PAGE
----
Soaring cliffs, sweeping surf beaches, wildlife-rich rainforest and quaint coastal towns are among the treasures you’ll discover when you drive out of Melbourne, towards the sunset. The Great Ocean Road is Australia’s number-one coastal drive, and with good reason. Offering heart-stopping view after heart-stopping view, it links hippy surfer towns and ancient rainforest with the colossal offshore rock stacks of the 12 Apostles – and is a road trip like no other.
Two hours from Melbourne, Lorne’s boho vibe and rugged surf beach make for a stunning lunch stop – its fish and chips fresh from the ocean are legendary. Another essential stop is Kennett River, whose most famous residents are its koalas, with hundreds of colonies living in the dense forests.
From there, nip off-coast to weave through the towering rainforest trees of Great Otway National Park. Want to ramp up your adrenaline levels? Reach for the sky on the world’s longest and tallest steel treetop canopy walkway – or chase thrills on the heart-pumping zip-line.
Maxing out your camera’s memory card on the coastline’s famous and dramatic rock formations, press on to Tower Hill Wildlife Reserve, where koalas, emus and kangaroos roam freely, and then to a series of charming seaside towns. Port Fairy’s manicured streets and historic civic buildings ooze post-British character and the Merrijig, Victoria’s oldest inn, is its classic dinner destination.
If you can’t bear to let go of the Pacific panoramas, turn around and visit different towns on your return. Otherwise, venture inland to complete the Great Southern Touring Route via the majestic mountains of the Grampians National Park. Here, unbothered ’roos lounge, hikers pepper the hills and Aboriginal rock art reveals the country’s cultural roots. In the gold-rush boomtown of Ballarat, open-air museum Sovereign Hill traces the town’s first decade following the discovery of gold in 1851, and is a must for history buffs.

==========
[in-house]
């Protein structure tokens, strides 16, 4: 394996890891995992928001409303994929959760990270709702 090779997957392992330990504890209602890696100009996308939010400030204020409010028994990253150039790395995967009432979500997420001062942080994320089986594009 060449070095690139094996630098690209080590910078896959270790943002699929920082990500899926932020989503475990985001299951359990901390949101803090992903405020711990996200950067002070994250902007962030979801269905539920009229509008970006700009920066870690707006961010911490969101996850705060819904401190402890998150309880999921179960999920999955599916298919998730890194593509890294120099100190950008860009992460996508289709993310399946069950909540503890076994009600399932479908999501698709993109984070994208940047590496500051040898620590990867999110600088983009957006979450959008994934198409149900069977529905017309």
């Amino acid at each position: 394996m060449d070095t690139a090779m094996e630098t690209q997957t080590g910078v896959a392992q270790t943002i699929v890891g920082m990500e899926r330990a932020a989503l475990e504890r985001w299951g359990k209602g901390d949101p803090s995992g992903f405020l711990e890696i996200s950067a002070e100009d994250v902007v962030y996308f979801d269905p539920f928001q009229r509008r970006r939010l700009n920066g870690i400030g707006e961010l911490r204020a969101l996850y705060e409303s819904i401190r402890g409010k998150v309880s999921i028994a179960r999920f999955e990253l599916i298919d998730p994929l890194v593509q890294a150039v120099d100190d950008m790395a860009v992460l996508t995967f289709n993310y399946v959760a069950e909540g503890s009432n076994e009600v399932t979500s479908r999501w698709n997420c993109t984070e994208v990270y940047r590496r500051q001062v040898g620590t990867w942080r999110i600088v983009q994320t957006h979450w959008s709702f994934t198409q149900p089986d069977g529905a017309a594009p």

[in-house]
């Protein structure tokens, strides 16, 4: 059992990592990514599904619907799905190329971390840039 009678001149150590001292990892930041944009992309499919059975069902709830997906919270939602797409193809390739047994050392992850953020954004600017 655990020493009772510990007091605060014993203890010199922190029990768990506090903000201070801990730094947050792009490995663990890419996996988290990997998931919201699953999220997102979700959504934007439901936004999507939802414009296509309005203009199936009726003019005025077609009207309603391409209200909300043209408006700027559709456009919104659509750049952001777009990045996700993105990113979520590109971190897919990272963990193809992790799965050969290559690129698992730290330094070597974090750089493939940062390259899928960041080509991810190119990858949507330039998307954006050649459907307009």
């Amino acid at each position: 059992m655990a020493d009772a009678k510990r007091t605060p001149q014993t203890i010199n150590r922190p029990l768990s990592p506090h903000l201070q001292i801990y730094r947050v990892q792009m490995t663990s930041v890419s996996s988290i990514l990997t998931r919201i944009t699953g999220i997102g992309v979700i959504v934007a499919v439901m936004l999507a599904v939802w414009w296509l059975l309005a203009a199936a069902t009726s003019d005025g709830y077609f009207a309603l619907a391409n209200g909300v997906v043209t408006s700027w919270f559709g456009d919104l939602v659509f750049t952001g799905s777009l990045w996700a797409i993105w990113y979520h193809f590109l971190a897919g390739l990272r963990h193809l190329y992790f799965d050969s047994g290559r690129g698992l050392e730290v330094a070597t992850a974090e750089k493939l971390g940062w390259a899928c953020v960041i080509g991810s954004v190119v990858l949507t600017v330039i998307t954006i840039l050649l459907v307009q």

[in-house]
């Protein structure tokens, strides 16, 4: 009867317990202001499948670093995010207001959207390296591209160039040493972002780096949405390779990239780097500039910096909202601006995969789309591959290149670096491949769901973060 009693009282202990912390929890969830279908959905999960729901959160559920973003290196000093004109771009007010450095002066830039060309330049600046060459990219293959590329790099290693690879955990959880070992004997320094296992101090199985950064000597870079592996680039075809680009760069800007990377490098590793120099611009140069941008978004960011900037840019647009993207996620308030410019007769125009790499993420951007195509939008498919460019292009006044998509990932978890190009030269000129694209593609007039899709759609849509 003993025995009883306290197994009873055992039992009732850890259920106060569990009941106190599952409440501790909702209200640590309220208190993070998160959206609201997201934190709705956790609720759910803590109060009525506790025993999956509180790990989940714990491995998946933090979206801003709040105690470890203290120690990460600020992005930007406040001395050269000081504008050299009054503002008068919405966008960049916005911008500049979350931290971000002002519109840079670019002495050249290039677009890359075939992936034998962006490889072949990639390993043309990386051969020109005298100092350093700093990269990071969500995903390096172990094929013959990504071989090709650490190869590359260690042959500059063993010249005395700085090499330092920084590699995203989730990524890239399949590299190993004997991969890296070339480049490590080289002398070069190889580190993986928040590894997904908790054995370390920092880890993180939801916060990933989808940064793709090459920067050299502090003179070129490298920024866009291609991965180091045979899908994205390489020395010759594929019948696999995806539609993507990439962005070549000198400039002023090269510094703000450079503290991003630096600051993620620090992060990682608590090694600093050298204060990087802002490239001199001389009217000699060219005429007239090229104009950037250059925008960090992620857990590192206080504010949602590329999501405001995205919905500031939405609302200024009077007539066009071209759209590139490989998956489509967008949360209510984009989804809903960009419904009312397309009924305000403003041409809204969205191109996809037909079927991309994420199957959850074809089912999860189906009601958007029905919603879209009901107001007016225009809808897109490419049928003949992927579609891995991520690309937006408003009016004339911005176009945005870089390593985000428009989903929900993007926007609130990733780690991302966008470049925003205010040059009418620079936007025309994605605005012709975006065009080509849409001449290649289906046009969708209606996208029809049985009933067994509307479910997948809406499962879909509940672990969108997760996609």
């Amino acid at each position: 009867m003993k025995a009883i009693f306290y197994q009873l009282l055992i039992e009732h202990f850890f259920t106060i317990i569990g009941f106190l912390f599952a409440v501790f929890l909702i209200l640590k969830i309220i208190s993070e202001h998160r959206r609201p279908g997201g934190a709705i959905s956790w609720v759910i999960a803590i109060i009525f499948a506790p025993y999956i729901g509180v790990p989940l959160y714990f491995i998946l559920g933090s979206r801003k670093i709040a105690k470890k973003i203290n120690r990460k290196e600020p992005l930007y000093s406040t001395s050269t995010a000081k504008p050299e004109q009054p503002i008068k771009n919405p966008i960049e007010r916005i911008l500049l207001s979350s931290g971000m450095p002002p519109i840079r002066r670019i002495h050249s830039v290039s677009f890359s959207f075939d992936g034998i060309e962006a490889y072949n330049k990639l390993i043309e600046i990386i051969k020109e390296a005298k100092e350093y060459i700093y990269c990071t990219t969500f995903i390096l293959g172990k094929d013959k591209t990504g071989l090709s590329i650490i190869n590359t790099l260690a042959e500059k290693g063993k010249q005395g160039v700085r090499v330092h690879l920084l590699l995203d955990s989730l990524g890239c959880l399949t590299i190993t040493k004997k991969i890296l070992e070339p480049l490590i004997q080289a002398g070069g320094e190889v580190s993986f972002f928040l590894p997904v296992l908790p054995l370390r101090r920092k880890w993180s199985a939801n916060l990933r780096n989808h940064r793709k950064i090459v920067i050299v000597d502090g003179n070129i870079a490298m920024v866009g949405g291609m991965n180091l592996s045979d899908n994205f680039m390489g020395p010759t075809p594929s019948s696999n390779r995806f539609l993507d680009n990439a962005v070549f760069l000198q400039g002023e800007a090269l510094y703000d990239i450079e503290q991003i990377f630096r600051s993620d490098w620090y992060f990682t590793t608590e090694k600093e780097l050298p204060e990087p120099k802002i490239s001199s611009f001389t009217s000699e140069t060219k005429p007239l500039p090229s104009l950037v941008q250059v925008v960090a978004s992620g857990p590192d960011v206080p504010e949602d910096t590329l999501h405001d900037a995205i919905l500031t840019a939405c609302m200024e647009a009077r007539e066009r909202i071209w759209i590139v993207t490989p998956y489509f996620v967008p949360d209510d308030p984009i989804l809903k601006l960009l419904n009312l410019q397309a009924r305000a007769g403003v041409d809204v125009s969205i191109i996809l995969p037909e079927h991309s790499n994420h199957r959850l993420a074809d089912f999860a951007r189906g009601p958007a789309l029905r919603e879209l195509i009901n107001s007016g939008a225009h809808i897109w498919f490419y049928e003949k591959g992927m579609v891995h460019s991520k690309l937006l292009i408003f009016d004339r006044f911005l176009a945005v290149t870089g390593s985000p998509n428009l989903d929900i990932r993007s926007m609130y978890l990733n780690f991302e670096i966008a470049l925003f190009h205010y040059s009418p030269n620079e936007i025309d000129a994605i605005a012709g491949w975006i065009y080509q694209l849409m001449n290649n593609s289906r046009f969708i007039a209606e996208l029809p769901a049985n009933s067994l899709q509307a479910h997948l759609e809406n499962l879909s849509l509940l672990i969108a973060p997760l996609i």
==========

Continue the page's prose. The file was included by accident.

Explore eastern promise
Starting at Melbourne again, set your compass east. Drive inland and you’ll traverse the scenic Dandenong Ranges with their lush fern glades and inviting villages. The Yarra Valley is a soothing stop, offering rolling subtropical landscapes and world-famous vineyards – a cellar-door tour here is a must. Nearby Healesville Sanctuary is a treat for animal lovers, with platypus, lyrebirds, emus and dingoes all getting the help they need to return to the wild.
At the southernmost tip of mainland Australia, watched over by granite mountains, Wilsons Promontory National Park offers an astonishing range of natural vistas and rewards hikers who’ve anything from an hour to many days to dedicate to its wilderness. It’s also a diver’s paradise, with deep reefs full of red velvetfish, perch, leafy seadragons, seastars and anemones. More eccentric attractions include ghost tours and Puffing Billy, Australia’s oldest surviving steam railway.
Heading up towards Melbourne, add Phillip Island to your itinerary for wildlife watching – and to get a view of the Australian Motorcycle Grand Prix circuit. Attracting more than half a million visitors each year, this diminutive island is a beautiful spot to come nose-to-nose with koalas, dolphins, wallabies and Eudyptula minor – the smallest penguin species on Earth.
The southern beaches are also alluring, and you can make the most of the island’s extraordinary habitat, history and conservation efforts with a 4 Parks Pass. This will give you access to the Penguin Parade – when the penguins return to shore after a day’s fishing – Koala Conservation Centre, Churchill Island Heritage Farm and Antarctic Journey.